Can't Change Fast Enough
Everyone talks about how start-ups have to move quickly. And, if you have worked at a start-up company, you know that things move at a frenetic pace. One of the strongest assets that a start-up has is a singularity of purpose. Everyone knows (or should know) what the goal is. There aren't competing objectives and hopefully no individual political agendas. This helps the company operate at high speeds.
But, what happens when a more mature company has to make changes? Both big and small companies can hit dead ends or come to the end of one growth path. Changing direction, refocusing, or restarting can be difficult times at a company. But this is the time when actions have to be the swiftest.
During the decision-making process when the Board and management are deciding what to do, it is natural for the rank-and-file employees to lose productivity as they engage in their own discussions and debates on direction. Or, they wonder if the hard work they are putting in will see the light of day. If the project looks doomed, why put in another long day of work on it? This kind of attitude can quickly permeate an organization. While I think it is best for management to be open with employees about the existence of a process to re-evaluate strategy, a message must also be delivered about the importance of carrying on with day-to-day work until a new decision is made. Hiding the strategy evaluation from employees will lead to speculation that something far worse may be up. The best way to keep productivity up is to squash rumors before they start.
But, there will inevitably be discomfort and uncertainty during this process. So, make sure that it happens swiftly. Set deadlines for gathering data and making decisions. Then, stick to them. The price of inaction is usually much higher than the price of a sub-optimal decision.
Once a new direction is set, take action switfly. If the company is going to focus on a new direction, find a way to quickly get rid of products and projects that don't fit the direction. Maybe they can be sold off or spun out. Investigate this on a tight time frame. If not, they have to be cut. Make sure to deal with any people affected fairly. No one likes participating in either side of a layoff. But, if decisions are made in the context of the best long-term health of the company, resentment is usually kept to a minimum. However, the way you treat employees on their way out will also set a tone for those who stay. I've been involved with layoffs that, after a few days, reinvigorated a company with an exciting new focus. And, I've been involved with layoffs that felt like one more step on a downward spiral to failure. You need to reinvigorate a company if you want to retain the key talent.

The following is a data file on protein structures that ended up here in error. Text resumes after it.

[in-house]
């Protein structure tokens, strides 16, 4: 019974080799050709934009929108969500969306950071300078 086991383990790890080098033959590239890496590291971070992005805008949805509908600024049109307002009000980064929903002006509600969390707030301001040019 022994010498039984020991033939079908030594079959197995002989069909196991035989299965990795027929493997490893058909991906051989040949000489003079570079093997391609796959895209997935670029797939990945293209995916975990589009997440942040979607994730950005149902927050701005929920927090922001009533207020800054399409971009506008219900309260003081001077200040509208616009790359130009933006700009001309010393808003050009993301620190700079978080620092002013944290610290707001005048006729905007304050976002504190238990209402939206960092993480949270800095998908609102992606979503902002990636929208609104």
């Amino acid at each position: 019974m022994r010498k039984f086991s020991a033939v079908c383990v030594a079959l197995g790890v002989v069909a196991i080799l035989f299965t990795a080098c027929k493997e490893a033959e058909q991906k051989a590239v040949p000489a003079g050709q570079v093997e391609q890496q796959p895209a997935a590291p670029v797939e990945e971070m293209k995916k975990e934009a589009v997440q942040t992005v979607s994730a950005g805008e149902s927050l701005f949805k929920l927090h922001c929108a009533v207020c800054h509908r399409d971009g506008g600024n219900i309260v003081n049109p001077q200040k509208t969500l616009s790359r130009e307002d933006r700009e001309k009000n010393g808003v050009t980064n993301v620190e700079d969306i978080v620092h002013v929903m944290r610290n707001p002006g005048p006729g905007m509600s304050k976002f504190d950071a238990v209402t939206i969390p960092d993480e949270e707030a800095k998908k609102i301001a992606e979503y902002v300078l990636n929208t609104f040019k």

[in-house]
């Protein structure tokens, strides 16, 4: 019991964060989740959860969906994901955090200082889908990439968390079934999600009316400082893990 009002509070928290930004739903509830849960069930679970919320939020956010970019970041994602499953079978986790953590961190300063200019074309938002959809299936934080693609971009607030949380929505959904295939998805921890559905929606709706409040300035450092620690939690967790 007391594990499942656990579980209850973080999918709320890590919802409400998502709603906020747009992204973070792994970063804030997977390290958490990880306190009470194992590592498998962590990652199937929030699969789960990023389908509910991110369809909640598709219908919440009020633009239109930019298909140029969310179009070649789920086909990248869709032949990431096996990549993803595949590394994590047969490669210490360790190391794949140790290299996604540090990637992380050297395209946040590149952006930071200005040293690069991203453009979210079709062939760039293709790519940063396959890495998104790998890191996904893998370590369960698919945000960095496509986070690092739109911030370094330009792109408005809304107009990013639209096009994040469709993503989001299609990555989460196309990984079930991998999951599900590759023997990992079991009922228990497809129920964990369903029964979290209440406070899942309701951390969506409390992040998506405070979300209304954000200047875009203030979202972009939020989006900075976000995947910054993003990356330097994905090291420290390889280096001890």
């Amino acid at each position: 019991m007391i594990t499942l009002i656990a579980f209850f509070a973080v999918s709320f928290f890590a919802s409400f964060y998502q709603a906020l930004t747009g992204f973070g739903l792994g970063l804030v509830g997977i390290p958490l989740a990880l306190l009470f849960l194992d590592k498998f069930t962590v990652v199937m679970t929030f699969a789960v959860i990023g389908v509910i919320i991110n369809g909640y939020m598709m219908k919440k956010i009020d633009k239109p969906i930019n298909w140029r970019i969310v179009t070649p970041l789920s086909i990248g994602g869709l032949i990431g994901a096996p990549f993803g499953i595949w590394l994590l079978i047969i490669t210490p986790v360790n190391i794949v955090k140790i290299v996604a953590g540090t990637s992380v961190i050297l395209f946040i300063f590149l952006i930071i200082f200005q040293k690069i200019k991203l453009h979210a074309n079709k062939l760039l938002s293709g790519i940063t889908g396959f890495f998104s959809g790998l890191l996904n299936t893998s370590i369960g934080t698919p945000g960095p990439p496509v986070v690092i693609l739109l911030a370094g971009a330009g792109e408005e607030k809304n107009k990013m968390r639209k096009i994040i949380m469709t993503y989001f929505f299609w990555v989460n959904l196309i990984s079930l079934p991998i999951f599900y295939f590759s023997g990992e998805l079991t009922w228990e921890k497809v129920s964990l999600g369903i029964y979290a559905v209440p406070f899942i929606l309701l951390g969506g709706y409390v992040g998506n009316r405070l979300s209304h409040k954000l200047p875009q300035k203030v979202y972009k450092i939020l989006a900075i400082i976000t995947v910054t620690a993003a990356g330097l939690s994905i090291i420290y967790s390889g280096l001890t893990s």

Of course, slow decision-making is also a drain on the company's finances. Projects that drag on for too long waste hard dollars. But, they also waste the soft dollars of management attention. Distractions probably exact a 25-50% penalty on the hard time they take up. It takes mental and physical effort to shift gears, to stay abreast of unimportant projects, and to continue to evaluate options that should have been long since decided.
One trap is that entrepreneurial management and visionary board members may not be the best people to make decisions around a restart. Entrepreneurs and early-stage VCs tend to be optimists. But, cutting back on a company or making a radical direction shift requires some pessimism. When faced with these situations, I have often felt that I should have cut a bit deeper and made decisions a bit faster. Don't be afraid to bring in some outside help to objectively analyze the situation.
When making the hard decisions on a layoff, I would advocate cutting a bit deeper than you think you might have to. Make sure you cut back on the workload to accomodate this, too. But, it's good if the remaining people feel very busy. And, if things start off OK, it's not a bad idea to hire a couple of new people a month or two after a layoff. Chances are, when pursuing a new direction, you need some different talent than you had previously anyway. Bringing in some new blood can reinforce the message that the company is reinvigorated and pursuing something exciting.
Overall, you have to measure twice before you make a cut or a change of direction. Just make sure you measure quickly and move decisively.